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    Historic Debut Album released | June 2002
Stonetree Records and Sony Music Central America present the debut album of the first and only regional band from Central America: La Orquesta de la Papaya.
Featuring musicians from the seven Central American countries, Including Belizeans Bredda David Obi and Mohobub, Guatemala's Lenín Fernández, Nicaraguans Marcos, Yader and Domingo Martínez; Salvador's Oscar "El Chele" Menjívar; Panamanians Ornelis Cortés, Raúl Vital, Antonio de la Cruz and Miguel Angel Leguisamo; Hondurans Juan Astor Norales and Ramón EduardoCedeño and the group’s leader and musical director, Costa Rica’s noted Jazz pianist Manuel Obregon.

La Orquesta de la Papaya was born in January of 2002 through the efforts of Obregón, who was able to bring together 13 musicians that combine the Mayan, beat of Guatemala with Garifuna songs from Belize and Honduras and Nicaraguan marimbas, as well as other styles from the isthmus.

The musical wealth of Central America is not disseminated around the world, which is why our goal is to fill that gap, to make our rhythms and our diversity known," explained Manuel Obregón, in a conversation with IPS.

This band is an unprecedented project, and for many, incredible, because it melts the rich and varied cultural expressions of one of the world's most fragmented regions, in spite of its relatively small size, with 523,000 square km and 36 million inhabitants.

Obregón's dream came true with the first series of concerts with the band at Costa Rica's National Auditorium in February, which led to the recording of the band’s first album: Manuel Obregón y la Orquesta de la Papaya, recently released in Central America and Mexico.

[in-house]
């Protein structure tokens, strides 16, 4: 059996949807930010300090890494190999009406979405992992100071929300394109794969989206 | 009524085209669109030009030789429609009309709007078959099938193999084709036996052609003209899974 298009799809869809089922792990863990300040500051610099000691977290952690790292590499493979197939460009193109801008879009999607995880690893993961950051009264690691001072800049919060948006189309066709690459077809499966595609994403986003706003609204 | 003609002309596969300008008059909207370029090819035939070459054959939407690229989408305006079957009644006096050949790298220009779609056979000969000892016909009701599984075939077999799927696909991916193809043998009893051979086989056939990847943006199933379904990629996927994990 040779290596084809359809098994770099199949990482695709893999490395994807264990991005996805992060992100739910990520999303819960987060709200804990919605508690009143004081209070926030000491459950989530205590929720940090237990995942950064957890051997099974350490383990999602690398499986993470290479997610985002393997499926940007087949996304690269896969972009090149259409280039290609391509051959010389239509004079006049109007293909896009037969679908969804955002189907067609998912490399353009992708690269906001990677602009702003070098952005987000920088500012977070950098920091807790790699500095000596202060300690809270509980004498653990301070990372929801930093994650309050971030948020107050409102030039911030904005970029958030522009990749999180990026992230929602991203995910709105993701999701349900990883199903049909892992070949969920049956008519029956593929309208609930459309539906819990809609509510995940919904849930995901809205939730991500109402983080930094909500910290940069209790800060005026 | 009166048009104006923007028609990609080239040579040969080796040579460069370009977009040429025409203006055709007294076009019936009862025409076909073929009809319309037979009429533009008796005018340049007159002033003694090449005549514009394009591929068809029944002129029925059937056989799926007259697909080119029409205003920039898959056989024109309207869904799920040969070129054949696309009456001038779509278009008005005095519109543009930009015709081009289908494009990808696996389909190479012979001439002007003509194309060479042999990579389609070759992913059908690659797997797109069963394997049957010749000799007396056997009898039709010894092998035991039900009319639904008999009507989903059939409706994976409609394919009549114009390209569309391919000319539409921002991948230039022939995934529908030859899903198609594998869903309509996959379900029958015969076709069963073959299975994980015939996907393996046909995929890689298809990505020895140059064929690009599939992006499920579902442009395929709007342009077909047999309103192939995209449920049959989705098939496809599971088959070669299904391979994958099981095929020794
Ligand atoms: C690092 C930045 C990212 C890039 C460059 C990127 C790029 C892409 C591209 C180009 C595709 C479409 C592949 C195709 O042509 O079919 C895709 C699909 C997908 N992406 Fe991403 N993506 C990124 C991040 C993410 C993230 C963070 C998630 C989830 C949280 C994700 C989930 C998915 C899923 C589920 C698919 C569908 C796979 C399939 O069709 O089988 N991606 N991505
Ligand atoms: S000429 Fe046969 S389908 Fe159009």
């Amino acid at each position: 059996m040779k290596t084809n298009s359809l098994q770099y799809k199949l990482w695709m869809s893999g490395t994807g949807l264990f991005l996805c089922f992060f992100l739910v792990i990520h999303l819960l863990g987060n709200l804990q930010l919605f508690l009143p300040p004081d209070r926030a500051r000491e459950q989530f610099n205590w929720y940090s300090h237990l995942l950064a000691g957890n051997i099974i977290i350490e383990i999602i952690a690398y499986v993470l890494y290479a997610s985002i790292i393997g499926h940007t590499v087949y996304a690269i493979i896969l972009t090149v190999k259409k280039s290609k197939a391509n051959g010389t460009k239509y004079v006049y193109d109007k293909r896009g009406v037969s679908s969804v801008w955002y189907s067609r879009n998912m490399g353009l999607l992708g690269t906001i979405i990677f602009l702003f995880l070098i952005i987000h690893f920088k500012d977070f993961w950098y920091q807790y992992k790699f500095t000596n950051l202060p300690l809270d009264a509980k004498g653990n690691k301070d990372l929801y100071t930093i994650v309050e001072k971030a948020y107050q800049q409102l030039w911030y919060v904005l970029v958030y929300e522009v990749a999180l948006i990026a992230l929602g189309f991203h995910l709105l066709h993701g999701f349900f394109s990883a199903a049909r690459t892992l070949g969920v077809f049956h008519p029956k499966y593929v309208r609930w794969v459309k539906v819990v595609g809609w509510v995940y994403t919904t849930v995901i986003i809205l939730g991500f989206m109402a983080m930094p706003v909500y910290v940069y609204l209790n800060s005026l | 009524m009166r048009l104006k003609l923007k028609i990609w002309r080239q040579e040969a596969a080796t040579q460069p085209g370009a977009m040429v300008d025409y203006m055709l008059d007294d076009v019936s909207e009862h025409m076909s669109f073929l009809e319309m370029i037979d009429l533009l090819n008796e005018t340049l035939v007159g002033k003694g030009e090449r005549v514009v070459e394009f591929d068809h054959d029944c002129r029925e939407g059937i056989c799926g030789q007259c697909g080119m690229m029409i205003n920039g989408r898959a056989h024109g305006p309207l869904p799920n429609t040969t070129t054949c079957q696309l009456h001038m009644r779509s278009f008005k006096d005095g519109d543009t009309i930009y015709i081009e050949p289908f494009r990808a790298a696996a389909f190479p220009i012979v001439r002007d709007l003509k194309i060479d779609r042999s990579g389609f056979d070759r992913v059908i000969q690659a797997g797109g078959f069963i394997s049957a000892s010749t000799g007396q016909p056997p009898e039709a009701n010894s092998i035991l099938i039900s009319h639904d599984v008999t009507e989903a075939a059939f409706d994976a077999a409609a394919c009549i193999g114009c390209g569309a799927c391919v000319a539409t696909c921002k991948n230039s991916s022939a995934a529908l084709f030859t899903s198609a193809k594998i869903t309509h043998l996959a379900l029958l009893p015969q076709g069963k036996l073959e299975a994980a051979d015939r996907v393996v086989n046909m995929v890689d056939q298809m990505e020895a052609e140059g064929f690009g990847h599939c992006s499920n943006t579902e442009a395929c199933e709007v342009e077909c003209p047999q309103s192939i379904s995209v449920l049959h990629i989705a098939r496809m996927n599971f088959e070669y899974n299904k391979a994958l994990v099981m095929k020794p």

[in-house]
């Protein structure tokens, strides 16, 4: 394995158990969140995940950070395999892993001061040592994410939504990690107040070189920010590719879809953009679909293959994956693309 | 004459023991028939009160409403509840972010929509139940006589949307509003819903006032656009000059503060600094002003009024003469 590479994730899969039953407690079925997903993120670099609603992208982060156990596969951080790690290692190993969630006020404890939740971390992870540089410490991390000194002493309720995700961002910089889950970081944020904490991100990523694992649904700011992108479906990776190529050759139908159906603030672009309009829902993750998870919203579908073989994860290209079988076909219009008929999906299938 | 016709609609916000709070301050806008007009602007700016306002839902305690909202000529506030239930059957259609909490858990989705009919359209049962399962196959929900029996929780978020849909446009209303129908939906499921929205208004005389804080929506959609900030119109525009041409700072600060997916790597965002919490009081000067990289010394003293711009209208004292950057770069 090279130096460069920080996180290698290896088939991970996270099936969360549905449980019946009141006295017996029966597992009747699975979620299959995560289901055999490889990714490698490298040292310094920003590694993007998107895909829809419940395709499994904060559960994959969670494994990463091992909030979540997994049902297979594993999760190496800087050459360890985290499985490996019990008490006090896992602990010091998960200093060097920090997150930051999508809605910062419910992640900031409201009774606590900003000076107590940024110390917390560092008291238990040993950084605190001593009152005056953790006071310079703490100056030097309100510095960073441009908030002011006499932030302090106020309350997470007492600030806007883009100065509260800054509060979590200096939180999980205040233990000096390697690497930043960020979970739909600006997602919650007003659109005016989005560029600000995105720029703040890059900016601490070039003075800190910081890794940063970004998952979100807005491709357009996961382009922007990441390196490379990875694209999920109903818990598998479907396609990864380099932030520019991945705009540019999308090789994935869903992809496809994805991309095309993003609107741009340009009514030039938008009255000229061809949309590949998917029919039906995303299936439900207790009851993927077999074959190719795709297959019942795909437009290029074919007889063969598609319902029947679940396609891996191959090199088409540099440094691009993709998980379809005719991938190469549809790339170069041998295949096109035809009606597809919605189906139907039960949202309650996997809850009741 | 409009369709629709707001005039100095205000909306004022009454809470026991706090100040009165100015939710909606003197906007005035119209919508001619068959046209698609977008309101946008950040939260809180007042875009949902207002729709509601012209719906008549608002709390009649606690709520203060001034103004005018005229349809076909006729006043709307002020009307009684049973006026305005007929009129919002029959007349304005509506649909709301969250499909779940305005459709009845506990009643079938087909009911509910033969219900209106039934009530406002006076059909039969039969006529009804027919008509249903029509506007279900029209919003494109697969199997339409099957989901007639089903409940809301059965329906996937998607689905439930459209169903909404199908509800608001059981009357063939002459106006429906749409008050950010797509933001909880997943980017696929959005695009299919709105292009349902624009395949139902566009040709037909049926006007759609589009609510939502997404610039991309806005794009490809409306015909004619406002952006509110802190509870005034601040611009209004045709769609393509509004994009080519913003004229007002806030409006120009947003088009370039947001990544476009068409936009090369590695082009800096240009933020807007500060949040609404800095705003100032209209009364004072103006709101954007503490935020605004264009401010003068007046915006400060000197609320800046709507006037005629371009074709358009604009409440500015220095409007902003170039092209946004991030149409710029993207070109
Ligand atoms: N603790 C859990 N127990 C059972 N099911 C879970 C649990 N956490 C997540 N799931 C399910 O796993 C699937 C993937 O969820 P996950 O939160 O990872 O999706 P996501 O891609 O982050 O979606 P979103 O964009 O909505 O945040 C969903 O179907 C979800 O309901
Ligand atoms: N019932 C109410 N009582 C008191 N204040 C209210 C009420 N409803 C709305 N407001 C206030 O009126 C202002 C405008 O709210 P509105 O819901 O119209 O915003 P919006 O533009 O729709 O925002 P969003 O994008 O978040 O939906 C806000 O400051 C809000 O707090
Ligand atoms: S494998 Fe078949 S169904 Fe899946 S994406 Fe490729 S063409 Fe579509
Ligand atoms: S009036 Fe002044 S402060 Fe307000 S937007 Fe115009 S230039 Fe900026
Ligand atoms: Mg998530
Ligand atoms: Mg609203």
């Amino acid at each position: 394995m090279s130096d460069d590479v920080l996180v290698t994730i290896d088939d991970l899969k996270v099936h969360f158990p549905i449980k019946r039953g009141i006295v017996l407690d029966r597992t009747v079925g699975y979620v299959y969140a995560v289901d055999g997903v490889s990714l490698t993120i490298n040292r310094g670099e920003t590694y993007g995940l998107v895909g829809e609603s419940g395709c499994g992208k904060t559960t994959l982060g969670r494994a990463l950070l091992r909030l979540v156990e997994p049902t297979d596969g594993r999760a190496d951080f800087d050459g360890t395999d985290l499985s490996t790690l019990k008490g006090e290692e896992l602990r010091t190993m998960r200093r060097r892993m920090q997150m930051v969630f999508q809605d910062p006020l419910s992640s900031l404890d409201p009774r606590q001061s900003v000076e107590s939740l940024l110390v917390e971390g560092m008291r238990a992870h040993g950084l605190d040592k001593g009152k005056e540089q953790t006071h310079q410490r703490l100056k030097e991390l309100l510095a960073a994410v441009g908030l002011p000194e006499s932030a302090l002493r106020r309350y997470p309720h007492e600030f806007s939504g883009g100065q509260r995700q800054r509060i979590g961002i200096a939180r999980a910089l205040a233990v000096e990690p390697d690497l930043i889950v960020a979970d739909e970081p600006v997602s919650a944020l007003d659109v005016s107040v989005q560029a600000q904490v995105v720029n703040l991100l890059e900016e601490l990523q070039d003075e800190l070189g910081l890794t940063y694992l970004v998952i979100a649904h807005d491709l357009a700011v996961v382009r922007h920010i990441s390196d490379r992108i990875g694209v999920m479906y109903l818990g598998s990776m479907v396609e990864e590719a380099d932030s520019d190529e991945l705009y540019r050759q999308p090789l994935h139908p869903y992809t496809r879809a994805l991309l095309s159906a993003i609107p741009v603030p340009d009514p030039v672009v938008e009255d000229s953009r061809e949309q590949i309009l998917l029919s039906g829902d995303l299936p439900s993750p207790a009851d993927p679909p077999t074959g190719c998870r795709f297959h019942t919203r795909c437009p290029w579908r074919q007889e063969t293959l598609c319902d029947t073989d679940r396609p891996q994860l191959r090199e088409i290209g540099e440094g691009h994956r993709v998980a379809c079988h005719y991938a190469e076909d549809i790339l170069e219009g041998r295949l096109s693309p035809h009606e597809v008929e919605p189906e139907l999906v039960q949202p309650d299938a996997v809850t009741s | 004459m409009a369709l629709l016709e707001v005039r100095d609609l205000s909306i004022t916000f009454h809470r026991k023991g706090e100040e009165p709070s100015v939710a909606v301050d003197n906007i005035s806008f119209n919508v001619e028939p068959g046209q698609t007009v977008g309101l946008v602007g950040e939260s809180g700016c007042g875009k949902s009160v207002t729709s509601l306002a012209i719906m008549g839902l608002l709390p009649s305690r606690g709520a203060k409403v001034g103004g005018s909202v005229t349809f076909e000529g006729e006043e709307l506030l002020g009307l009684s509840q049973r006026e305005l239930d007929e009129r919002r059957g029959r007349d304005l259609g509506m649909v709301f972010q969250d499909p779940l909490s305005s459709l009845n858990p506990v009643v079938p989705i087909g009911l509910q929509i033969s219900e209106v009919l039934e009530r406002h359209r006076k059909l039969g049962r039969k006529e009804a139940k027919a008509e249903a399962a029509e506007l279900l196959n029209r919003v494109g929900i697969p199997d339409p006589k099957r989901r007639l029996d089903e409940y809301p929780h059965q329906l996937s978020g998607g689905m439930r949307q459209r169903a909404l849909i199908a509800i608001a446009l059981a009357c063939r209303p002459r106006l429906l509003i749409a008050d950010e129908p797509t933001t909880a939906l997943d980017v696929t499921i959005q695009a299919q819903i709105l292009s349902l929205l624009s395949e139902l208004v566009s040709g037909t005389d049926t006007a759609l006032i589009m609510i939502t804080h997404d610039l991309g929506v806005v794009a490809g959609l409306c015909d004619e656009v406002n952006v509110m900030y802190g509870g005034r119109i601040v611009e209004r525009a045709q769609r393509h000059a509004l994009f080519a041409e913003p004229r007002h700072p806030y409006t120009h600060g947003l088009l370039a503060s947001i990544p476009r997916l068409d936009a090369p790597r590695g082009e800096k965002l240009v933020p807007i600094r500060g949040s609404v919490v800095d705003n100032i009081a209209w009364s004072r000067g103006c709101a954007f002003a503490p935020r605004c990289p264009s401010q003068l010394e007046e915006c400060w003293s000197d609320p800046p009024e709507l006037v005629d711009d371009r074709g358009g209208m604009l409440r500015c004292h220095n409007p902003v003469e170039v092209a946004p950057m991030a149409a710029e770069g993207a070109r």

The album consists of 14 songs recorded live at concerts in which the musicians utilized a total of 50 instruments, many of which were handmade by the members of the group. The album also contains new arrangements of Belizean classics such as Shal I Baby by Wilfred Peters, Naguya Nei by Paul Nabor as well a Belizean Creole Medley and Hello Everybody by Bredda David Obi.

"Our music is contemporary, but based on tradition," a combination of modernity and regional folklore, Obregón said. "What we want is for the world to see whom we Central Americans are,"Nicaraguan musician Yader Martínez, told IPS. At 15, the marimba player is the youngest member of the group.

A short tour in late July in Mexico and Guatemala marked the Orquesta de la Papaya's international debut. Next on the musicians' itinerary are Nicaragua, Brazil and Belize. The schedule for the next year includes a month-long visit to Canada and a European tour.

"I am pleased because I am experiencing something that I have always believed in: the unity of Central Americans," said Fernández, a Guatemalan, and the group's percussionist.

The group is planning to record its second album in January, and to continue touring in order to infect the world with passion for Central American music.

Visit Manuel Obregon's web site for more information on this project and his exquisite discography of piano recordings: www.papayamusic.com
 
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